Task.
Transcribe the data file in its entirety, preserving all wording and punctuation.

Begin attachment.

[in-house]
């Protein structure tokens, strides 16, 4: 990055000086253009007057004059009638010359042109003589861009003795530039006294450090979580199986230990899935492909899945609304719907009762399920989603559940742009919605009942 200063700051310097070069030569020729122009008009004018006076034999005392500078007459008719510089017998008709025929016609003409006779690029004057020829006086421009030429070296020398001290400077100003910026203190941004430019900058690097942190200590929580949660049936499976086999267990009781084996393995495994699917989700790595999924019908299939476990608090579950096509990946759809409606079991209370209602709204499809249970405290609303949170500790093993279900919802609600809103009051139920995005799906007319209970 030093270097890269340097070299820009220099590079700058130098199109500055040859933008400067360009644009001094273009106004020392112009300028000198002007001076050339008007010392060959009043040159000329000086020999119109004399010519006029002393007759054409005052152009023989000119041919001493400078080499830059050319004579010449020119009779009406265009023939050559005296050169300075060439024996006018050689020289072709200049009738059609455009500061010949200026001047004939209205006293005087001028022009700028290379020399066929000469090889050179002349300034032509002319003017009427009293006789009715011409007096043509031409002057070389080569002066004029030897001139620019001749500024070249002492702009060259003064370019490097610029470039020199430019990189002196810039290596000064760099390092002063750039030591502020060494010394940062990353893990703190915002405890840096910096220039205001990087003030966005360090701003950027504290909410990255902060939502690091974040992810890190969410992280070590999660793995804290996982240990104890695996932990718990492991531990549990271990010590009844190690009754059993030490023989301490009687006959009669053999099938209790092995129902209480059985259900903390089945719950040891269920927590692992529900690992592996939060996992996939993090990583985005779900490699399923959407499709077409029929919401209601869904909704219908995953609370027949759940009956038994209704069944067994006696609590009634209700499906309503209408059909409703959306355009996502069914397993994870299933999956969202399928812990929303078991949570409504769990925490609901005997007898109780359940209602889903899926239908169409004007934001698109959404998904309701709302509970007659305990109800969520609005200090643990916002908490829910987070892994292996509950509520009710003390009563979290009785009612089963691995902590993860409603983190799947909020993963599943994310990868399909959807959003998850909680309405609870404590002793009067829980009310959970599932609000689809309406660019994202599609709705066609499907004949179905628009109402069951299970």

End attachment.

[in-house]
């Protein structure tokens, strides 16, 4: 990055000086253009007057004059009638010359042109003589861009003795530039006294450090979580199986230990899935492909899945609304719907009762399920989603559940742009919605009942 200063700051310097070069030569020729122009008009004018006076034999005392500078007459008719510089017998008709025929016609003409006779690029004057020829006086421009030429070296020398001290400077100003910026203190941004430019900058690097942190200590929580949660049936499976086999267990009781084996393995495994699917989700790595999924019908299939476990608090579950096509990946759809409606079991209370209602709204499809249970405290609303949170500790093993279900919802609600809103009051139920995005799906007319209970 030093270097890269340097070299820009220099590079700058130098199109500055040859933008400067360009644009001094273009106004020392112009300028000198002007001076050339008007010392060959009043040159000329000086020999119109004399010519006029002393007759054409005052152009023989000119041919001493400078080499830059050319004579010449020119009779009406265009023939050559005296050169300075060439024996006018050689020289072709200049009738059609455009500061010949200026001047004939209205006293005087001028022009700028290379020399066929000469090889050179002349300034032509002319003017009427009293006789009715011409007096043509031409002057070389080569002066004029030897001139620019001749500024070249002492702009060259003064370019490097610029470039020199430019990189002196810039290596000064760099390092002063750039030591502020060494010394940062990353893990703190915002405890840096910096220039205001990087003030966005360090701003950027504290909410990255902060939502690091974040992810890190969410992280070590999660793995804290996982240990104890695996932990718990492991531990549990271990010590009844190690009754059993030490023989301490009687006959009669053999099938209790092995129902209480059985259900903390089945719950040891269920927590692992529900690992592996939060996992996939993090990583985005779900490699399923959407499709077409029929919401209601869904909704219908995953609370027949759940009956038994209704069944067994006696609590009634209700499906309503209408059909409703959306355009996502069914397993994870299933999956969202399928812990929303078991949570409504769990925490609901005997007898109780359940209602889903899926239908169409004007934001698109959404998904309701709302509970007659305990109800969520609005200090643990916002908490829910987070892994292996509950509520009710003390009563979290009785009612089963691995902590993860409603983190799947909020993963599943994310990868399909959807959003998850909680309405609870404590002793009067829980009310959970599932609000689809309406660019994202599609709705066609499907004949179905628009109402069951299970």